This is (in concrete means) the same thing Singapore does when it teaches childen "number bonds".

Children also get a start finding the "difference" between two values by having a concrete "part" and a whole. Huh? If the "whole" is 7 and one "part" is 5, what is the other part?

If you have two parts, say 2 and 5 the "whole" is 7.

This kind of thinking is foundational to the Singapore Method of mathematics. Singapore also subscribes to the idea that math should be taught in a concrete>pictorial>abstract progression (something I heartily agree with). Unfortunately the Singapore materials largely leap over the "concrete" stage of learning in favor of pictorial models (although the HIGs try to some degree to mitigate for this deficiency).

Miquon is all about fostering this concrete learning. It gives a chance to internalize this way of looking at math from the very beginning.

For the parent/teacher there is both practical advice for how to foster a love of math and good ideas on how to teach and how children learn, plus it teaches parents how to make the Laws of Mathematics easily comprehensible to children and in explicit terms. The Singapore materials teach these laws "implicitly" but not explicitly.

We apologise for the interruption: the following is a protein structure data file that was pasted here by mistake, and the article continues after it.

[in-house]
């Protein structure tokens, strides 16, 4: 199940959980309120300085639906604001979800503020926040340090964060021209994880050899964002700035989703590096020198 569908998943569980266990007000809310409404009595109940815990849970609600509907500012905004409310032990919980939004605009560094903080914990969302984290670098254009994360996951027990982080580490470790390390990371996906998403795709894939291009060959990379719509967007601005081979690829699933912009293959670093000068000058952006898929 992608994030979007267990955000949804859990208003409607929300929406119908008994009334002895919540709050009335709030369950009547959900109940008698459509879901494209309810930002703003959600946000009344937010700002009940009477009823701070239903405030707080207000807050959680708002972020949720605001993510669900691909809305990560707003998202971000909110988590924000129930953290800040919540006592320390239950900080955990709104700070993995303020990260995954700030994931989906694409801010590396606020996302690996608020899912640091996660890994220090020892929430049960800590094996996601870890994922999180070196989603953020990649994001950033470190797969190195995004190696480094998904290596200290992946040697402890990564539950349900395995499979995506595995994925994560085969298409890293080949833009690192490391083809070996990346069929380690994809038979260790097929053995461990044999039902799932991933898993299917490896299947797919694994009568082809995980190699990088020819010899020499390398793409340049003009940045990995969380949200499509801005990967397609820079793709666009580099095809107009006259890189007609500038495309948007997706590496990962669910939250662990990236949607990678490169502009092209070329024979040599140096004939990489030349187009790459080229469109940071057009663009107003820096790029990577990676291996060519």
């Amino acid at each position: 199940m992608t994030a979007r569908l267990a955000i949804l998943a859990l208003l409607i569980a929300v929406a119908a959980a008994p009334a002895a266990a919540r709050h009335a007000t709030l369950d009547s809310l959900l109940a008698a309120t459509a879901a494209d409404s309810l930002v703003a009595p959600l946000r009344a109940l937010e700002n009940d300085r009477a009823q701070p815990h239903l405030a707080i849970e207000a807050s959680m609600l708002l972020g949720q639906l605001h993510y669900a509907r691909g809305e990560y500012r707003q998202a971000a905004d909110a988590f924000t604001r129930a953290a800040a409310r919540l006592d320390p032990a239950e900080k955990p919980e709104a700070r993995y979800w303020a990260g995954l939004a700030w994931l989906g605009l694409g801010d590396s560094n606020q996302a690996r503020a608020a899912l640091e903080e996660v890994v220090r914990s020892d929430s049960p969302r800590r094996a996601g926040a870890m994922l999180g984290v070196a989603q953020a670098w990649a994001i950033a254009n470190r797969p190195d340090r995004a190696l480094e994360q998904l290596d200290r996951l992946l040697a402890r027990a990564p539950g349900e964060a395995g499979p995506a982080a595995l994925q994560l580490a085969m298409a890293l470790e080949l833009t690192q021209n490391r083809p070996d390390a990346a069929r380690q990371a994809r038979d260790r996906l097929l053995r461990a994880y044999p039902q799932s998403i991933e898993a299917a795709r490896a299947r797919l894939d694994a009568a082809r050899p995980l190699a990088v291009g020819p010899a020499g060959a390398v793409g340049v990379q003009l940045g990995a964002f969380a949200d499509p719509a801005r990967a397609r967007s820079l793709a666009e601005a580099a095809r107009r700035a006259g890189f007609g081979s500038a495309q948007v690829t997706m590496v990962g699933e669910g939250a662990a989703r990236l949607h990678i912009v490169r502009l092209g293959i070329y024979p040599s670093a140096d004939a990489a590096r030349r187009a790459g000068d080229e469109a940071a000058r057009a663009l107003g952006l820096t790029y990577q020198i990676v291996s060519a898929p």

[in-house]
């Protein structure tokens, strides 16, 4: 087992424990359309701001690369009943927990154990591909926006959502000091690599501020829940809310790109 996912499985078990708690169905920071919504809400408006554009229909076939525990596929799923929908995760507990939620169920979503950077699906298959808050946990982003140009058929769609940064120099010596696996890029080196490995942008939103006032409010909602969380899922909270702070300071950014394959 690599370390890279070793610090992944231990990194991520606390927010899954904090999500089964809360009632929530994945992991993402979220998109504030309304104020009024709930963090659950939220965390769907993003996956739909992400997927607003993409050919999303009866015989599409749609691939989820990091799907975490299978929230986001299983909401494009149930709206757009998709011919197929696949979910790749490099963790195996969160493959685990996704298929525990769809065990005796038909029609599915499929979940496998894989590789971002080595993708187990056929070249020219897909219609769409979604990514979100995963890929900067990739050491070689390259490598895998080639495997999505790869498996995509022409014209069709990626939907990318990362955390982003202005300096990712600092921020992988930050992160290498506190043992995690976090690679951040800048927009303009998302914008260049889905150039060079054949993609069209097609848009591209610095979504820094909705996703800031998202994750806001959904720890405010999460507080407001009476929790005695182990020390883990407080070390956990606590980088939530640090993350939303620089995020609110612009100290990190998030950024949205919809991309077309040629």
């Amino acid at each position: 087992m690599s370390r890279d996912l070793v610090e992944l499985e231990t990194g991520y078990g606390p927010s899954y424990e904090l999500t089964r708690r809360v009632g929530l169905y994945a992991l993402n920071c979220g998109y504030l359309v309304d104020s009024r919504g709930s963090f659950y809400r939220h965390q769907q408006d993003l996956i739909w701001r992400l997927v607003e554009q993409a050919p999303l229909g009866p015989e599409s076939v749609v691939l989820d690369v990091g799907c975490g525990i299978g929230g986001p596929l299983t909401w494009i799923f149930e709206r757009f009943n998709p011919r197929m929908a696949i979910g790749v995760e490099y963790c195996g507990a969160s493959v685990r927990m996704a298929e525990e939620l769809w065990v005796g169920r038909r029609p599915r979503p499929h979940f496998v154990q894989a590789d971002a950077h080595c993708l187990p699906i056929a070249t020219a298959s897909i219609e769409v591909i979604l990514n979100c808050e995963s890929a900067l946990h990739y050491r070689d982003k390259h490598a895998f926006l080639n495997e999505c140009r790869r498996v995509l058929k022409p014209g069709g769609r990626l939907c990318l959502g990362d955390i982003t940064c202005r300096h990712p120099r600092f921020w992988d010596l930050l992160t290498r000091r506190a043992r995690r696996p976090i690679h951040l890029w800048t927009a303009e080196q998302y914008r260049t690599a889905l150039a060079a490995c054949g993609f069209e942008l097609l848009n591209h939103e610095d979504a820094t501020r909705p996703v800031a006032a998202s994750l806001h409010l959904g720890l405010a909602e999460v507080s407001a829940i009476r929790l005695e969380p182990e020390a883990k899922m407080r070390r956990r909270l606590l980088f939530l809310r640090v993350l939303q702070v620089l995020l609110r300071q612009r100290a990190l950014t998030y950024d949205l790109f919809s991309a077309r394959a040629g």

Where Singapore shines is slowly building up the whole-parts method to include mental math skills of re-grouping and using the whole-part "bar diagrams" for the solving of word problems.

Together they are an amazing duo!

Bill

### #24

Posted 19 February 2011 - 10:54 PM

### #25

Posted 19 February 2011 - 11:10 PM

### #26

Posted 19 February 2011 - 11:17 PM

### #27

Posted 20 February 2011 - 04:01 AM

But I had already chosen Singapore Math before I read Liping Ma. Singapore Math/Asian Math is very close to how math is taught in the Netherlands. (I'm *not* saying that all teachers here have a profound understanding of math! )

### #28

Posted 20 February 2011 - 07:26 AM

Right now we're on Miquon Orange, MEP 1, and MM 1A. My plan after this is to do Right Start A & B as we finish Miquon and then go into Singapore with MEP/MM thrown in for extra practice or fun as necessary.

FWIW, if your child has done a significant portion of MEP Yr. 1 and MM 1A, I would skip RS A and start with B. B covers everything in A (it was the original entry point into RS), just at a faster pace.

### #29

Posted 20 February 2011 - 09:30 AM

### #30

Posted 20 February 2011 - 03:45 PM

### #31

Posted 20 February 2011 - 04:32 PM

### #32

Posted 21 February 2011 - 11:33 AM

FWIW, if your child has done a significant portion of MEP Yr. 1 and MM 1A, I would skip RS A and start with B. B covers everything in A (it was the original entry point into RS), just at a faster pace.